Media Center

Press Release


  May 25, 2007

The government of Spain, which contributes some 1 billion euros in official aid to the Americas, this year will increase its special earmark for institutional strengthening in the region, that country’s Secretary of State for Ibero-America, Trinidad Jiménez, said at the Organization of American States (OAS).

Speaking Thursday as part of the Lecture Series of the Americas, held at OAS headquarters, Jiménez said that Spain is very much aware that “the more stable a democracy, the greater the prospects for development and for more equitable distribution of wealth and, in short, for more solid societies that are also more just.” She explained in her lecture—entitled “Spain and the Americas: A Story for the Future”—the special interest that Spain places on the region. The countries of the Americas “need to tackle the challenges of the 21st century from a different perspective, one that, among other factors, fosters the harmonization of positions and the development of common initiatives,” she said.

OAS Secretary General José Miguel Insulza welcomed the Spanish official to the Lecture Series, while the OAS Permanent Council Chairman, Ambassador Jorge Valero of Venezuela, introduced Jiménez to the audience in the Hall of the Americas. The address was carried live by Webcast and other media throughout the hemisphere.

Jiménez noted that as an actor from outside the region, Spain is both able and willing “to put political will, experience and resources behind the development of broader and more diverse relations with the region and with the countries of the Americas.” She added, “The cooperation policy that we are beginning to pursue with the OAS is evidence of this new approach.”

Jiménez cited Spain’s interest in developing even stronger relations with OAS member countries, pointing to its stepped-up relations with the Caribbean, including the appointment of the first Spanish ambassador accredited to the Caribbean Community (CARICOM).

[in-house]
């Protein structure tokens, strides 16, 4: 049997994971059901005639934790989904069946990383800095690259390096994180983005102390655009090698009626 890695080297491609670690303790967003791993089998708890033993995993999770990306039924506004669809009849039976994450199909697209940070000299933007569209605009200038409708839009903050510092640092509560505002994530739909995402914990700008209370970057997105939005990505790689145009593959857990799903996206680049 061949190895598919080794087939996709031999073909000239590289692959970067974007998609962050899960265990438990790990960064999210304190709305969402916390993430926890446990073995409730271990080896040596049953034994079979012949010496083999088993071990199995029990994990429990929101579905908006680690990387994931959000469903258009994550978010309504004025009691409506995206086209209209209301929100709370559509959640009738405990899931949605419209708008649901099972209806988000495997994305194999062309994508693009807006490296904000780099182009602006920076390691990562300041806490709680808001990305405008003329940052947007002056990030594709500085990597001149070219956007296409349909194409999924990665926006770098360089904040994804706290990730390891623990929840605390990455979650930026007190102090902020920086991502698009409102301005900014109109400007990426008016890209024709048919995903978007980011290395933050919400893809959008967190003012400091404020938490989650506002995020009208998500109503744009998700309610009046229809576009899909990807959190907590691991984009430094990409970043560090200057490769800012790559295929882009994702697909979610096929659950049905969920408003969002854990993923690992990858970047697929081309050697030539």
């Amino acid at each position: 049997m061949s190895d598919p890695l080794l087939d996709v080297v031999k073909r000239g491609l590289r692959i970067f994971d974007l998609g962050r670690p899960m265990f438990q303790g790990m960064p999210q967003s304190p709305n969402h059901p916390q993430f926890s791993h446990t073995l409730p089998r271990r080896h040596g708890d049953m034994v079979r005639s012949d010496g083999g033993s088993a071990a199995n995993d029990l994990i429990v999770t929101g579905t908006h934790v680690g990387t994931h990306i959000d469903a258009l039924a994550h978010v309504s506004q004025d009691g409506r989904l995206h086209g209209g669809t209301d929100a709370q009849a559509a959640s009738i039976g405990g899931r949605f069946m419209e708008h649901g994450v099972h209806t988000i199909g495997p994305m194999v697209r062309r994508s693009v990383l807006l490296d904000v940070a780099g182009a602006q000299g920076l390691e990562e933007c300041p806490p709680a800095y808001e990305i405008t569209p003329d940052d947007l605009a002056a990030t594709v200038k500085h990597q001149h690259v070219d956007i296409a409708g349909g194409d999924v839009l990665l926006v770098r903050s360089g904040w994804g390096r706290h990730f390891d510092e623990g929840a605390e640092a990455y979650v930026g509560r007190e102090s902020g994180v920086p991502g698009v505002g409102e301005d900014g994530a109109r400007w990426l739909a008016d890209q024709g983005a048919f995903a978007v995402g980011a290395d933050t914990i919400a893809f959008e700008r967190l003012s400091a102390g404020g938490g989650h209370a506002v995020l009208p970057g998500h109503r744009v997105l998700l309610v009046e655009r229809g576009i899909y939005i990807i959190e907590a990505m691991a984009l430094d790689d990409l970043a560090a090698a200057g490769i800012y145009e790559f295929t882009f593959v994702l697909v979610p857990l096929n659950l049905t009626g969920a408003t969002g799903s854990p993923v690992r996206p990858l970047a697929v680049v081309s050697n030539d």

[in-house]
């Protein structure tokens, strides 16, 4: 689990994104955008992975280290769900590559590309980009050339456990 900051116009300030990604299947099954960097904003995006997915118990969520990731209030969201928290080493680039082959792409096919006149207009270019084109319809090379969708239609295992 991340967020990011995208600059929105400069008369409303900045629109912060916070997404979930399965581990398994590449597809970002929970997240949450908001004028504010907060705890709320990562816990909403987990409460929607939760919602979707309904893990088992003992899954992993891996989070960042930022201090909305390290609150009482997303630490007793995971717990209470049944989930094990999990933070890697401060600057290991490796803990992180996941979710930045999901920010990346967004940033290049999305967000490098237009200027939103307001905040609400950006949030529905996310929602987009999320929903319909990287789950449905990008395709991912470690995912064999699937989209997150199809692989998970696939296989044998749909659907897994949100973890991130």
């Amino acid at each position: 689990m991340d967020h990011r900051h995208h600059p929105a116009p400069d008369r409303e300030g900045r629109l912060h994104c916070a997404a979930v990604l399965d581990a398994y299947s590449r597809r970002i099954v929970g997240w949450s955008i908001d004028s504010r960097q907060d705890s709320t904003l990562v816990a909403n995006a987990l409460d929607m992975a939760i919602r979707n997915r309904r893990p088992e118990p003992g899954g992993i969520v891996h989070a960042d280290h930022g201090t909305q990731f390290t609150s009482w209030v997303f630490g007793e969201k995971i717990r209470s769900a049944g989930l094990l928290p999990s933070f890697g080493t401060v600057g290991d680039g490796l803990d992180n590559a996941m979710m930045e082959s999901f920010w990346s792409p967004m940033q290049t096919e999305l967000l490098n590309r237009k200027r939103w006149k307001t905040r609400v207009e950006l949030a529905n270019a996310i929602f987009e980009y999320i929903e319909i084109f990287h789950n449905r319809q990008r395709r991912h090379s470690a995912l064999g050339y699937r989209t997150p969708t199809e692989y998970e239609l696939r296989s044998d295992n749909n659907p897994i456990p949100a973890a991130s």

The Spanish Secretary of State also suggested the countries of the Americas, as a region, should take a more prominent role in globalization “so as to bring their weight to bear at the international level.” All the region’s existing integration mechanisms, such as Mercosur, the Andean Community and Central America, could serve a useful purpose in coordinating efforts and developing stronger positions, she said.

“The reason is very clear: to invite confrontation between blocs would only weaken Latin America itself,” said Jiménez, adding that the region already has strong, solid integration mechanisms in place, in addition to a history, culture, languages, and social make-up that speak to a common identity “that has extraordinary potential which has yet to be fully explored.”

The Director of the OAS Department of External Relations, Irene Klinger, moderated the discussion, which included a question-and-answer session after the keynote address by Jiménez.

Created by the OAS Permanent Council to promote democratic principles and values in the countries of the hemisphere, the Lecture Series of the Americas invites internationally renowned speakers to address key issues on the regional agenda, such as the strengthening of democracy, human rights, social development, hemispheric security and the fight against poverty. The conferences are being held thanks to financial contributions from Peru’s San Martín de Porres University and the governments of France, Greece and Qatar.

Reference: E-137/07